UMMS Affiliation

Department of Medicine, Division of Infectious Diseases and Immunology

Publication Date

5-22-2018

Document Type

Article

Disciplines

Hematology | Hemic and Lymphatic Diseases | Immunology and Infectious Disease | Neoplasms | Oncology | Virus Diseases

Abstract

Natural killer (NK) cells are critical for restricting viral infections and mediating tumor immunosurveillance. Epstein-Barr virus (EBV) and Plasmodium falciparum malaria are known risk factors for endemic Burkitt lymphoma (eBL), the most common childhood cancer in equatorial Africa. To date, the composition and function of NK cells have not been evaluated in eBL etiology or pathogenesis. Therefore, using multiparameter flow cytometry and in vitro killing assays, we compared NK cells from healthy children and children diagnosed with eBL in Kenya. We defined 5 subsets based on CD56 and CD16 expression, including CD56(neg)CD16(pos) We found that licensed and terminally differentiated perforin-expressing CD56(neg)CD16(pos) NK cells accumulated in eBL children, particularly in those with high EBV loads (45.2%) compared with healthy children without (6.07%) or with (13.5%) malaria exposure (P = .0007 and .002, respectively). This progressive shift in NK cell proportions was concomitant with fewer CD56(dim)CD16(pos) cells. Despite high MIP-1beta expression, CD56(neg)CD16(pos) NK cells had diminished cytotoxicity, with lower expression of activation markers NKp46, NKp30, and CD160 and the absence of TNF-alpha. Of note, the accumulation of poorly cytotoxic CD56(neg)CD16(pos) NK cells resolved in long-term eBL survivors. Our study demonstrates impaired NK cell-mediated immunosurveillance in eBL patients but with the potential to restore a protective NK cell repertoire after cancer treatment. Characterizing NK cell dysfunction during coinfections with malaria and EBV has important implications for designing immunotherapies to improve outcomes for children diagnosed with eBL.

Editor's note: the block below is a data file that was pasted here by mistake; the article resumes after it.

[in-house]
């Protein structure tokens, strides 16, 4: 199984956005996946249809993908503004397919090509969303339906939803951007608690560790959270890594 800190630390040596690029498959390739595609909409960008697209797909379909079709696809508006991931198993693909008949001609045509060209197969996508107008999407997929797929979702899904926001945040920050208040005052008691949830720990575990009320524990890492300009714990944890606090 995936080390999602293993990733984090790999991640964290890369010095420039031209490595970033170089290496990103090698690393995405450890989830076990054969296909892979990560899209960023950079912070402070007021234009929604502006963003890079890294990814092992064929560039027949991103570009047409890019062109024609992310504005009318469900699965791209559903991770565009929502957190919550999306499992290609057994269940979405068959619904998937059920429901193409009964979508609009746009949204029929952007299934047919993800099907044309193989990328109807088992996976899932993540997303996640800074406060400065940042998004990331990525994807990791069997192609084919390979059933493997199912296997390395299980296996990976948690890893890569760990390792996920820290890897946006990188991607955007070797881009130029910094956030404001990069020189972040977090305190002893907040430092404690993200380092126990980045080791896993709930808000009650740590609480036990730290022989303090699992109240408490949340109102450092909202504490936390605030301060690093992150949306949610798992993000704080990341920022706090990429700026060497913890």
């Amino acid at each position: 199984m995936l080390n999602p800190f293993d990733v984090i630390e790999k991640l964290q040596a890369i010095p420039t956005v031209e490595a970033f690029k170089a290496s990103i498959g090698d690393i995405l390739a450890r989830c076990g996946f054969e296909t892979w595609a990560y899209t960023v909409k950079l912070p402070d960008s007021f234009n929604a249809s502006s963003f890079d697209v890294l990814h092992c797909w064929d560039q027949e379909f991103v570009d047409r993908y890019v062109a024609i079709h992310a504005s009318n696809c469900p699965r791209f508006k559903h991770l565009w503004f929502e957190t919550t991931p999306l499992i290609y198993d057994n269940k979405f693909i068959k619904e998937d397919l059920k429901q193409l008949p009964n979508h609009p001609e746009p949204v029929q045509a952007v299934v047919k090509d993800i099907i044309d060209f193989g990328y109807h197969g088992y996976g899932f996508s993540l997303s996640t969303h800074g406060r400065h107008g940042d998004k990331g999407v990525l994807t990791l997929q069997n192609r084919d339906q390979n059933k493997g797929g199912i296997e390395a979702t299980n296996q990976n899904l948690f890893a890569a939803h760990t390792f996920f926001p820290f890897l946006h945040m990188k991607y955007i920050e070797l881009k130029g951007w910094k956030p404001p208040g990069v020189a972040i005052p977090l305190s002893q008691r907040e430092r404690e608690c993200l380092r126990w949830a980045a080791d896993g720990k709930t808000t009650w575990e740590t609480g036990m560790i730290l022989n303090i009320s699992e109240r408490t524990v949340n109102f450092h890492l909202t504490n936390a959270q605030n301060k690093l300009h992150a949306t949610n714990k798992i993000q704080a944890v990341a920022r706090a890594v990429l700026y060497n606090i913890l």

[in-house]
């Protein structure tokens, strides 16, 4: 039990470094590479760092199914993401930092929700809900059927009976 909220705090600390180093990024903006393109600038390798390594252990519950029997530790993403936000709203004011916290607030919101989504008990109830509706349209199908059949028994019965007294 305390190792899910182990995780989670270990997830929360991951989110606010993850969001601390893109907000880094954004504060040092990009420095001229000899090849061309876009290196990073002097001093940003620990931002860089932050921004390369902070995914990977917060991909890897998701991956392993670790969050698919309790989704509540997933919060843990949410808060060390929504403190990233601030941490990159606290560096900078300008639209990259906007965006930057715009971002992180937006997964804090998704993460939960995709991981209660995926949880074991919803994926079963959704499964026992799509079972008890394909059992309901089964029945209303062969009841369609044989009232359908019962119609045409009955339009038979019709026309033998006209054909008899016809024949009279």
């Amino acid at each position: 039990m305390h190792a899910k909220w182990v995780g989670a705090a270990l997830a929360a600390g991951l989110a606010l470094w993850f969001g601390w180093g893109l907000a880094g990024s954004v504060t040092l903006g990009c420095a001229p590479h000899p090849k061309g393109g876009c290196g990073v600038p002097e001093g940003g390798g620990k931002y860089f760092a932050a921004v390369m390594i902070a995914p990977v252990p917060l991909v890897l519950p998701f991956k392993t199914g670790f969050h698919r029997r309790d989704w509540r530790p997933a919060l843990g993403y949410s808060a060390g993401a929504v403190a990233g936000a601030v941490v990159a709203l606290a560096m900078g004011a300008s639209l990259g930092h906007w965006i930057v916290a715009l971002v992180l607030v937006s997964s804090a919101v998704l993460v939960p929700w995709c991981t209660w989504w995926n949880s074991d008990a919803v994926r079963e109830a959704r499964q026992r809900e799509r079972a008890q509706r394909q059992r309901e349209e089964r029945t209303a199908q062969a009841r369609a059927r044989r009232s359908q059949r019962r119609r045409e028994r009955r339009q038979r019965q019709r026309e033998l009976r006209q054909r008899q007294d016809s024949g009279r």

Keywords

endemic Burkitt lymphoma, Natural killer (NK) cells

Rights and Permissions

© Blood Advances Online by the American Society of Hematology. Publisher PDF posted as allowed by the publisher's author rights policy at http://www.bloodadvances.org/page/authors/copyright-information.

DOI of Published Version

10.1182/bloodadvances.2017015404

Source

Blood Adv. 2018 May 22;2(10):1101-1114. doi: 10.1182/bloodadvances.2017015404. Link to article on publisher's site

Journal/Book/Conference Title

Blood advances

Related Resources

Link to Article in PubMed

PubMed ID

29764843

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